March 6, 2019: With news reports of an infant infected with measles in Toronto, Wellington-Dufferin-Guelph Public Health is receiving calls from concerned parents about getting their children vaccinated against this highly infectious and potentially dangerous disease.
“Talk to your doctor about vaccinating young children if you are uncertain whether they have been immunized or you are planning to travel in the near future,” said Dr. Nicola Mercer, CEO and Medical Officer of Health for Wellington-Dufferin-Guelph Public Health. “Measles is rare in Canada, and most cases are travel related where someone picked up the disease in another part of the world. However, we are seeing measles outbreaks in B.C., the United States and now a case in Toronto. Your best defense is getting vaccinated.”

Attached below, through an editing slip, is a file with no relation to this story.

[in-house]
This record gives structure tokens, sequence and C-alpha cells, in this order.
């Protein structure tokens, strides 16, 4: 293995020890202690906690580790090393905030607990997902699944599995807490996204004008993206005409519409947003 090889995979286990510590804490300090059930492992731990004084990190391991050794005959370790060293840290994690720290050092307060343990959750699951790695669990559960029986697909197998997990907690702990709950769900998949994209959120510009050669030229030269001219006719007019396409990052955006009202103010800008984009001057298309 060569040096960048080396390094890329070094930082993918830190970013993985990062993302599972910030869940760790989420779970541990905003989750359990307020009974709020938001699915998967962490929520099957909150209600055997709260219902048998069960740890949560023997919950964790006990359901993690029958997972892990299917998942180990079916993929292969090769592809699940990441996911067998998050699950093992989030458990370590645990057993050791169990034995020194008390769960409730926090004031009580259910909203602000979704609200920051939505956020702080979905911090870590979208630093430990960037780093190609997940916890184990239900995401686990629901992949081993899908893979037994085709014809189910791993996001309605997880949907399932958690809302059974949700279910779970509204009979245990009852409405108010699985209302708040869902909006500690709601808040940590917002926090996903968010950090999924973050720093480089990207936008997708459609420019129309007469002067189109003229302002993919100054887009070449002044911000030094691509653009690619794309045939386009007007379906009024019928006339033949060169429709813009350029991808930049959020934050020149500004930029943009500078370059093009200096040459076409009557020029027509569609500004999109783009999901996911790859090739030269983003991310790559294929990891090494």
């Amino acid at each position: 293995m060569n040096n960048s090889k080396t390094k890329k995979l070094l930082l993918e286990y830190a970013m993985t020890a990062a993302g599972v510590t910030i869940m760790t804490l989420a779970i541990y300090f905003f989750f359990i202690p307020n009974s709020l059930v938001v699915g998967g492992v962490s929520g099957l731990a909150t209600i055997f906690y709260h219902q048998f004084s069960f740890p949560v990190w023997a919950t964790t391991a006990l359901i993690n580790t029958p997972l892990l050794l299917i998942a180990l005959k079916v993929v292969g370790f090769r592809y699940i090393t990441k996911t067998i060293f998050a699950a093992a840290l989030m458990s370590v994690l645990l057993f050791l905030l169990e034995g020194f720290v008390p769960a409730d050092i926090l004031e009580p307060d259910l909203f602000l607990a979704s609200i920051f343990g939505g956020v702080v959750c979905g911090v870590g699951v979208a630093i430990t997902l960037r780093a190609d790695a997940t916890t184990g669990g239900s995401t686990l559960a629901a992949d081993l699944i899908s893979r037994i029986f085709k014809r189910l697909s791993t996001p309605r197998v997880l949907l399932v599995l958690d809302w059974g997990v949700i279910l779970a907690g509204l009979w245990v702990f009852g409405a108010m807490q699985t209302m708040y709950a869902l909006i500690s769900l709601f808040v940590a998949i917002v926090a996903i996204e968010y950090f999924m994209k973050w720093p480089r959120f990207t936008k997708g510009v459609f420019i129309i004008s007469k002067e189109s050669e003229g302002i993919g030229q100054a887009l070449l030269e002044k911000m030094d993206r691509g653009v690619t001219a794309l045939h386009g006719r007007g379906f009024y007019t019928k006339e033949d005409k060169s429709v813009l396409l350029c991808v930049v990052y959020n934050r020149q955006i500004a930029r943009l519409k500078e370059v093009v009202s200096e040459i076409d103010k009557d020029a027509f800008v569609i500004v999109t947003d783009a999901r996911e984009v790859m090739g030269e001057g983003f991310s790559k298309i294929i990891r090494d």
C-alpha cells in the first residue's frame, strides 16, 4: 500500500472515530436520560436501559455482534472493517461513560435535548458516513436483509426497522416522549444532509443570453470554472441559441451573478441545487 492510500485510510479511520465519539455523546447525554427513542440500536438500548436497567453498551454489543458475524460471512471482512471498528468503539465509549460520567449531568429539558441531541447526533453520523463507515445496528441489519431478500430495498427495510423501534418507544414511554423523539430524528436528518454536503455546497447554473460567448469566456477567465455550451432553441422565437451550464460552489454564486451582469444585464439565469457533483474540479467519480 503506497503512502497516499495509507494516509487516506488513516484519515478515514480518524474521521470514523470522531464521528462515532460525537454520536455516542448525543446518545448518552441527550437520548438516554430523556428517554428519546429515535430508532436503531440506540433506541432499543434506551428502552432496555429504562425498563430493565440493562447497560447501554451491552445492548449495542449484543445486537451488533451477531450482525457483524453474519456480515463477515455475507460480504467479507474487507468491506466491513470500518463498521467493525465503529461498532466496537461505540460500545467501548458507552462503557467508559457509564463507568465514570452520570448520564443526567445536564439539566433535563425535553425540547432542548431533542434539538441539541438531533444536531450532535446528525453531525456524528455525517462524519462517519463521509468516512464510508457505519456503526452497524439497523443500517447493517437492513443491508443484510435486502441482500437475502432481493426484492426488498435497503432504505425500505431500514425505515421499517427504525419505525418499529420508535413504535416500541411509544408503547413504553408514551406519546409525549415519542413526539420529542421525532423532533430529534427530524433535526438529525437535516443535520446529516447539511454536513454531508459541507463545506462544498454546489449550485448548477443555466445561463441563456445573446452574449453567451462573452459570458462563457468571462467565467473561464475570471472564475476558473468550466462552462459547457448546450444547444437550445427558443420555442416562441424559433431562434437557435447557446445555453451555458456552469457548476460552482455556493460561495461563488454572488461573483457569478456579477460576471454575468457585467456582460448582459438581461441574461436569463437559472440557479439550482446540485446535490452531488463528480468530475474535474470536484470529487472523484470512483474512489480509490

Over 90% of people who are not immune to measles will become infected if they are exposed to the measles virus. Children normally receive their first dose of measles vaccine when they turn one year old, but children as young as six months can receive the vaccine if they are travelling. Following two doses, measles vaccine is nearly 100% effective. The vaccine is safe for children and for women who are breastfeeding.
Measles infection can cause serious illness, particularly in infants. Measles can lead to ear infections, lung infections, swelling of the brain, or death.
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